Doctors in the Finnish city of Turku will this year be dispensing a new form of medicine to those feeling a bit down - a visit to a one of the thousands of cultural events taking place during the next 12 months. Alongside Tallinn, Turku is also a European Capital of Culture this year, and event organisers have adopted the slogan "culture cures". Doctors in municipal health centres will be handing out some 5,500 prescriptions entitling free entry to events such as the Cirque Dracula circus performance and a theatrical version of Dostoevsky's The Brothers Karamozov.
Turku's year in the spotlight will kick off next Saturday with a spectacular show along the River Aura involving pyrotechnics, acrobatics and a thousand lantern-bearing schoolchildren. The show has been orchestrated by the British-based group, Walk the Plank.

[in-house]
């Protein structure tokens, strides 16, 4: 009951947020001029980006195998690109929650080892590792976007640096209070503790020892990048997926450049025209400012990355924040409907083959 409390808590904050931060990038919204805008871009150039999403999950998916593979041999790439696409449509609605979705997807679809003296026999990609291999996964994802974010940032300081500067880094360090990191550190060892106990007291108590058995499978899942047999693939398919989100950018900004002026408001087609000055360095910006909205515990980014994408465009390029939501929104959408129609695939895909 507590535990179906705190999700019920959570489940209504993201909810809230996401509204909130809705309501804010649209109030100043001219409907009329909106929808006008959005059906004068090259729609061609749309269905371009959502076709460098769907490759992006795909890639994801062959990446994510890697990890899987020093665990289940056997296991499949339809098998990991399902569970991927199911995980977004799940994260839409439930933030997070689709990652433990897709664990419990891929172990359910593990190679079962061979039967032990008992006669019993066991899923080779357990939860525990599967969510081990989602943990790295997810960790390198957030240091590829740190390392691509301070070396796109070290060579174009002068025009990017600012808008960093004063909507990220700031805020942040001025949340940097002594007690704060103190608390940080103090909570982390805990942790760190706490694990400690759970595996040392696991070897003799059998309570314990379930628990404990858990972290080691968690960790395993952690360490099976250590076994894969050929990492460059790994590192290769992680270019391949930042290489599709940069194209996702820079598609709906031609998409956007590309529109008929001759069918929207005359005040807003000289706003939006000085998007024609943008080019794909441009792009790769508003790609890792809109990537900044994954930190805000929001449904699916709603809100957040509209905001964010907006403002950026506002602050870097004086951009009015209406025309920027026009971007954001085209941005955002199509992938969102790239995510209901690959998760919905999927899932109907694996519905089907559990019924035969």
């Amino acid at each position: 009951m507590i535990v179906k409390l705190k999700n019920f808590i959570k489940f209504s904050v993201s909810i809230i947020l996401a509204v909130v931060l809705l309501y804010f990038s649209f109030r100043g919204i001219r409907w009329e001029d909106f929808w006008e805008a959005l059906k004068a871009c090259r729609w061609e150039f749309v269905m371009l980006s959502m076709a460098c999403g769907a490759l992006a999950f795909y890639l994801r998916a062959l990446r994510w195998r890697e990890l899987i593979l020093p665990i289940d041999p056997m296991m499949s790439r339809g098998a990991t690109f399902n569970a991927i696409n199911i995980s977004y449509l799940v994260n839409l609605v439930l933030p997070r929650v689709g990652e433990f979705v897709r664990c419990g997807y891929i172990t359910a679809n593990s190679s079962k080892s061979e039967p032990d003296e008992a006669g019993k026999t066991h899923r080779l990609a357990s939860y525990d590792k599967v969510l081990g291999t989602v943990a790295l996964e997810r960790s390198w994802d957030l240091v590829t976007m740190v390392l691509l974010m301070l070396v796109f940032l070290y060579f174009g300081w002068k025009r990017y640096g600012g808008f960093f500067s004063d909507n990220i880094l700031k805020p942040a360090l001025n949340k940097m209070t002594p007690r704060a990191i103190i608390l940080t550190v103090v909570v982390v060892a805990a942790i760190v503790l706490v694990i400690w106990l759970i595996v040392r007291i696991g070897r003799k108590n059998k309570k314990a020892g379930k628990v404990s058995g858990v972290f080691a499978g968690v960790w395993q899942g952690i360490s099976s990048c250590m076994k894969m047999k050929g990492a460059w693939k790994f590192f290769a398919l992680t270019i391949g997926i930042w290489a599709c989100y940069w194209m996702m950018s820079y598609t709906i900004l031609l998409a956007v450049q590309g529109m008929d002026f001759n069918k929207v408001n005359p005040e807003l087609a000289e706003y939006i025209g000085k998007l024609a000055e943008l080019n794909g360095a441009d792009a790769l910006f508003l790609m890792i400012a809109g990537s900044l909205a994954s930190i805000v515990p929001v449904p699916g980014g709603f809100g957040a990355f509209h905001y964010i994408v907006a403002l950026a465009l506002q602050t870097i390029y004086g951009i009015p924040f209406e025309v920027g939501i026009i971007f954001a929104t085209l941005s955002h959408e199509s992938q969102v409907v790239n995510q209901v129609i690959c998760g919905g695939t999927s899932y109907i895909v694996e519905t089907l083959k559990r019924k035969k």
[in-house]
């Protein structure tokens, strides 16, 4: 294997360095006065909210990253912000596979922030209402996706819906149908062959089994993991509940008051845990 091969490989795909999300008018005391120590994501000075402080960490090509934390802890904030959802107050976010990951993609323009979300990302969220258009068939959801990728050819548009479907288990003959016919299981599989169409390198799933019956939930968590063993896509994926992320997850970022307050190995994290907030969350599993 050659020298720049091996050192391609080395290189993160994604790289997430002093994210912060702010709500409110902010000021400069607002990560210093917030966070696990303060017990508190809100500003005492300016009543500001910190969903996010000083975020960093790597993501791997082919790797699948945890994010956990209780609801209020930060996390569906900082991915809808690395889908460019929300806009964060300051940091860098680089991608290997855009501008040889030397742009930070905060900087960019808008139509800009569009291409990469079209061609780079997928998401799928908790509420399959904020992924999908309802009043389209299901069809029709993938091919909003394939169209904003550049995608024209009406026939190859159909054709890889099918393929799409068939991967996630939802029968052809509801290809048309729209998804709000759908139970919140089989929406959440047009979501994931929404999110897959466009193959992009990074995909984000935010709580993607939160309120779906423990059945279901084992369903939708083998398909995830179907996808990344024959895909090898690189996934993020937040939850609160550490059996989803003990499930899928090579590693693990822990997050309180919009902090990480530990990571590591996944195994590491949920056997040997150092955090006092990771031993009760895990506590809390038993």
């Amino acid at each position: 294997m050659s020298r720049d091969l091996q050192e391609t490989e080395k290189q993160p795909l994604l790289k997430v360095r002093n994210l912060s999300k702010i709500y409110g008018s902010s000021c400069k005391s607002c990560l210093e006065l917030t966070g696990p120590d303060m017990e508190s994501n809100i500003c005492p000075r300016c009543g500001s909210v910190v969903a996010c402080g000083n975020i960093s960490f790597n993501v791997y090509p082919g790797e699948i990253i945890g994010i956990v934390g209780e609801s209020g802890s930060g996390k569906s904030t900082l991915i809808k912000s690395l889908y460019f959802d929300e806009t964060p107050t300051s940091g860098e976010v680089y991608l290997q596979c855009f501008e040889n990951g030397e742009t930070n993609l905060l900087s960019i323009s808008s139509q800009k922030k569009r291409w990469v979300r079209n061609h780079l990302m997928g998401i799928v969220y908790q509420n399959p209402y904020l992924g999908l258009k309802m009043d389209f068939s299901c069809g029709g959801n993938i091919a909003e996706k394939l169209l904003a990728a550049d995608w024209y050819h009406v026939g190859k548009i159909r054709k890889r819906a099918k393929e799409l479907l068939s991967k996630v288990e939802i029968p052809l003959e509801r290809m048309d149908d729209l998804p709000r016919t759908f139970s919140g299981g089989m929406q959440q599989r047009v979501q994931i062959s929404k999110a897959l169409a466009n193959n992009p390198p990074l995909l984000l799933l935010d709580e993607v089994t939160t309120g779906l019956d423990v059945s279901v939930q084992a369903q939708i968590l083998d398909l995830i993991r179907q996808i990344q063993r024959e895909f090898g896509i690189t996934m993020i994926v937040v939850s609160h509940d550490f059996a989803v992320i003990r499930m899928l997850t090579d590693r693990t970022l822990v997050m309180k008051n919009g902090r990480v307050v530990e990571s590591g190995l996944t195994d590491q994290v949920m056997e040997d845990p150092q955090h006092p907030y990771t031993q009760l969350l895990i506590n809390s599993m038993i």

Other highlights of the Turku year will include an Alice in Wonderland contemporary photography exhibition, the musical Hair performed by a middle-aged cast, a display entitled 876 Shades of Darkness (something Finns get used to in the long nights of winter), a celebration of Turku's 20,000 island-strong archipelago and 1827 Infernal Music, a heavy metal take on the Great Fire of Turku of that year.
"Art and culture increase your well-being in a number of ways," says Suvi Innilä, programme director of the Turku 2011 Foundation. "Sometimes this will happen with fun, easy cultural experiences; other times with art that evokes emotions, even sometimes irritation or antagonism. A good Capital of Culture provokes discussion ... "